Home Original Navigating Today’s World through an Enneagram Lens
Navigating Today’s World through an Enneagram Lens

Navigating Today’s World through an Enneagram Lens


By Melanie Conner
Student and Alumni Affairs Liaison, APUS

By now, you’ve seen the memes about 2020: killer hornets, masks, toilet paper shortages, virtual learning, social distancing, COVID-19 and racial inequality. Some days, it might feel like we’re living in a real-world version of the game “Jumanji.”

The year 2020 has been rocky. No, it’s been vicious. If you’re anything like me, you’re wondering, “How do I respond to this (killer hornets, virtual learning) when I just came to terms with that (social distancing, toilet paper shortage)?”

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Simply put, 2020 has taken a toll on our emotional, physiological, and social well-being. In fact, it’s one a.m. and I am lying awake, thinking of our world. My house is a disaster (I’m playing hopscotch trying to jump over the messes that my toddlers make); I’m mentally and physically exhausted; and my heart hurts from the current state of our society.

I’m thinking, “How can I help? What can I do?” Naturally, my Enneagram type clears up why I’m thinking of these things at one a.m.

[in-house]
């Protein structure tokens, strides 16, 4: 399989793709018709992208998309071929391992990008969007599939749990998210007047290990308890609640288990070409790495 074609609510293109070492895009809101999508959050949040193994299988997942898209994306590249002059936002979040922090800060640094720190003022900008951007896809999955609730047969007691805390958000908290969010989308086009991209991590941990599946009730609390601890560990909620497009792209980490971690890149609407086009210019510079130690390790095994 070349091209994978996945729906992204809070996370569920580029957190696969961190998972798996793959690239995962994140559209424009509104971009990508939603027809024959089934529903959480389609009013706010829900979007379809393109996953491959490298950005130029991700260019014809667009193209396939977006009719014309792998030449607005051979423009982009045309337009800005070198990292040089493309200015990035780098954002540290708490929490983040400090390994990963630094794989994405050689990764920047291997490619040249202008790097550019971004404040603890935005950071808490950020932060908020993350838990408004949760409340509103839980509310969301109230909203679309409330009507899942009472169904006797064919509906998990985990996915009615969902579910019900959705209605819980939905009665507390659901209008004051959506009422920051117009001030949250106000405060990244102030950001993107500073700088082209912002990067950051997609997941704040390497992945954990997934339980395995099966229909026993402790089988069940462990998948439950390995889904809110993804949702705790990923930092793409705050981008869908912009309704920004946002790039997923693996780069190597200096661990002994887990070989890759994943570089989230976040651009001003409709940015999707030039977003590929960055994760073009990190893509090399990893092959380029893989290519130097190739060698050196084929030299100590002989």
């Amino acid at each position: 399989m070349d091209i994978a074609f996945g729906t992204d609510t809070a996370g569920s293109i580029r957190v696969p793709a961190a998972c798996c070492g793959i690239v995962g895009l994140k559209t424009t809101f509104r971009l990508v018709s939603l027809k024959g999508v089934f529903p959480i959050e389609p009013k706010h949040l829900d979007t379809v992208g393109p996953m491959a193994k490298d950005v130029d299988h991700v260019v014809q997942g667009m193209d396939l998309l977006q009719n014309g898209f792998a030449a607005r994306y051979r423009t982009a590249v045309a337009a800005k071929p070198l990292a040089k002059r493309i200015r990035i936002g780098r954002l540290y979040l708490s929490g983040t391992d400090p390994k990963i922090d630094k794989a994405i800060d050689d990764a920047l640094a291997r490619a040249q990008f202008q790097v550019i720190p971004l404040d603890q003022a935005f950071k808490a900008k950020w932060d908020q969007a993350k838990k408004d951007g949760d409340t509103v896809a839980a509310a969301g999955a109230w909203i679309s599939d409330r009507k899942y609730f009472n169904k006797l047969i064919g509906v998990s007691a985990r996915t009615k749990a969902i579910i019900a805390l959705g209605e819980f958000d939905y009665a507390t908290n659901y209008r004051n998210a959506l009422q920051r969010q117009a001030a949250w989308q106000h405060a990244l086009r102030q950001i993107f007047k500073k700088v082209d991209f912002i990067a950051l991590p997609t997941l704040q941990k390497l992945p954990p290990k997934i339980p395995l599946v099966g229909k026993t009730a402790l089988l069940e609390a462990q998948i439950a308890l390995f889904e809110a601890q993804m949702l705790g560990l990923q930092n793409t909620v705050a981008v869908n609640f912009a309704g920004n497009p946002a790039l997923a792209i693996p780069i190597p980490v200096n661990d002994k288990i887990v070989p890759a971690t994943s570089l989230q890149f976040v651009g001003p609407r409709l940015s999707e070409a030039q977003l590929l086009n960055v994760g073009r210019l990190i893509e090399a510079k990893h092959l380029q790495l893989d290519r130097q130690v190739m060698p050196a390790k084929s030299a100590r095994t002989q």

What Is the Enneagram?

The Enneagram is a tool for discovering one’s personality type. According to The Enneagram Institute, “At its core, the Enneagram helps us to see ourselves at a deeper, more objective level and can be of invaluable assistance on our path to self-knowledge.”

There are nine Enneagram types. Each type has traits in the unhealthy, average, and healthy range, and people can fluctuate constantly between the unhealthy to healthy traits.

Also, individuals do not change from one type to another. The Enneagram lets individuals discover their personality type and identify their strengths and weaknesses. It’s a great tool for identifying your emotional intelligence and how you relate to others while focusing on self-awareness.

I learned about the Enneagram about two years ago, and it’s really helped me to understand myself and how to respond to current situations. I am a Type 2 Enneagram. Type 2s are considered helpers and givers. Our dominant traits are generous, demonstrative, people-pleasing and possessive.